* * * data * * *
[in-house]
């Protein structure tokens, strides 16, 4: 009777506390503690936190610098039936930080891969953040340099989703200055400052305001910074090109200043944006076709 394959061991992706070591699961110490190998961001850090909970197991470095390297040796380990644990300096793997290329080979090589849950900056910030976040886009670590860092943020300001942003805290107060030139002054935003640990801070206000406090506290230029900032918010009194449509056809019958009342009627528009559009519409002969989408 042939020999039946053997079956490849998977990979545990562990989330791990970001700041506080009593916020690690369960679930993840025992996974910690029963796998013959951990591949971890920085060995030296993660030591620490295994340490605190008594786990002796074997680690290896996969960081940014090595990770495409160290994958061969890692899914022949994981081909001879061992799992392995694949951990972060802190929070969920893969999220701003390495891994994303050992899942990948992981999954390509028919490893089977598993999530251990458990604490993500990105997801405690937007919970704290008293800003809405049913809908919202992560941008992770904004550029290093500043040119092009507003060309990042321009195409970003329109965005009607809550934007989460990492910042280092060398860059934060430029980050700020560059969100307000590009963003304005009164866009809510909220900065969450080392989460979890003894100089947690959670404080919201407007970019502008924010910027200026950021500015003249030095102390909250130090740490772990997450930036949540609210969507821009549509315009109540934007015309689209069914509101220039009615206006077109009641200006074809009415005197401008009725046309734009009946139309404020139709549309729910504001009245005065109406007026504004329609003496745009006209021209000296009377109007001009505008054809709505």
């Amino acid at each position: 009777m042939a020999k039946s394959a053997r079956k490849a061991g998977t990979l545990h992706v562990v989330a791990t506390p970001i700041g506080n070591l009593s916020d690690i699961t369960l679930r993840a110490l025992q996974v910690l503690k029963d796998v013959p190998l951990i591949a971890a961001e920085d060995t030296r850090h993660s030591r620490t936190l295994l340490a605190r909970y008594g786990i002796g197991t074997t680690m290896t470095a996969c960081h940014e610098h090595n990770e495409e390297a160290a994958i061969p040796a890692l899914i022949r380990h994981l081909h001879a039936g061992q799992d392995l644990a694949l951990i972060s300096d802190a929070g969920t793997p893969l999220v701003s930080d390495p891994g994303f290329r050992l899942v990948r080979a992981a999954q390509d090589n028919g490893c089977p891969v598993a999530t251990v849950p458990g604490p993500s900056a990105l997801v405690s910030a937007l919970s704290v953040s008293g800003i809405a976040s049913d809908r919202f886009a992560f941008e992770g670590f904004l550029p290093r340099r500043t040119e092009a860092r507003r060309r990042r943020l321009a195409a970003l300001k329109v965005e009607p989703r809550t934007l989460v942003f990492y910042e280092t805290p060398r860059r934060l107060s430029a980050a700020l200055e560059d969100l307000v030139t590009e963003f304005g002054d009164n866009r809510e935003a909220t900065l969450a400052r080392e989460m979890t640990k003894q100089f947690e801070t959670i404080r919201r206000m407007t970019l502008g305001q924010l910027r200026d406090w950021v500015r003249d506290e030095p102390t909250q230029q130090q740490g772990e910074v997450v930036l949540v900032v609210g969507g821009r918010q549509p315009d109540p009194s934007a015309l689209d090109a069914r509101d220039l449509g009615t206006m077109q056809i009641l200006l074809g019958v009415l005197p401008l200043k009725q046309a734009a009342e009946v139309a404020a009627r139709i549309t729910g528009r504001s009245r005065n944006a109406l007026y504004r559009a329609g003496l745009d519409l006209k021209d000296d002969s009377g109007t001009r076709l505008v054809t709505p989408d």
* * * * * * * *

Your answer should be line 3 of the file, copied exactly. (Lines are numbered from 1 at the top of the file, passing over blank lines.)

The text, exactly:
């Amino acid at each position: 009777m042939a020999k039946s394959a053997r079956k490849a061991g998977t990979l545990h992706v562990v989330a791990t506390p970001i700041g506080n070591l009593s916020d690690i699961t369960l679930r993840a110490l025992q996974v910690l503690k029963d796998v013959p190998l951990i591949a971890a961001e920085d060995t030296r850090h993660s030591r620490t936190l295994l340490a605190r909970y008594g786990i002796g197991t074997t680690m290896t470095a996969c960081h940014e610098h090595n990770e495409e390297a160290a994958i061969p040796a890692l899914i022949r380990h994981l081909h001879a039936g061992q799992d392995l644990a694949l951990i972060s300096d802190a929070g969920t793997p893969l999220v701003s930080d390495p891994g994303f290329r050992l899942v990948r080979a992981a999954q390509d090589n028919g490893c089977p891969v598993a999530t251990v849950p458990g604490p993500s900056a990105l997801v405690s910030a937007l919970s704290v953040s008293g800003i809405a976040s049913d809908r919202f886009a992560f941008e992770g670590f904004l550029p290093r340099r500043t040119e092009a860092r507003r060309r990042r943020l321009a195409a970003l300001k329109v965005e009607p989703r809550t934007l989460v942003f990492y910042e280092t805290p060398r860059r934060l107060s430029a980050a700020l200055e560059d969100l307000v030139t590009e963003f304005g002054d009164n866009r809510e935003a909220t900065l969450a400052r080392e989460m979890t640990k003894q100089f947690e801070t959670i404080r919201r206000m407007t970019l502008g305001q924010l910027r200026d406090w950021v500015r003249d506290e030095p102390t909250q230029q130090q740490g772990e910074v997450v930036l949540v900032v609210g969507g821009r918010q549509p315009d109540p009194s934007a015309l689209d090109a069914r509101d220039l449509g009615t206006m077109q056809i009641l200006l074809g019958v009415l005197p401008l200043k009725q046309a734009a009342e009946v139309a404020a009627r139709i549309t729910g528009r504001s009245r005065n944006a109406l007026y504004r559009a329609g003496l745009d519409l006209k021209d000296d002969s009377g109007t001009r076709l505008v054809t709505p989408d």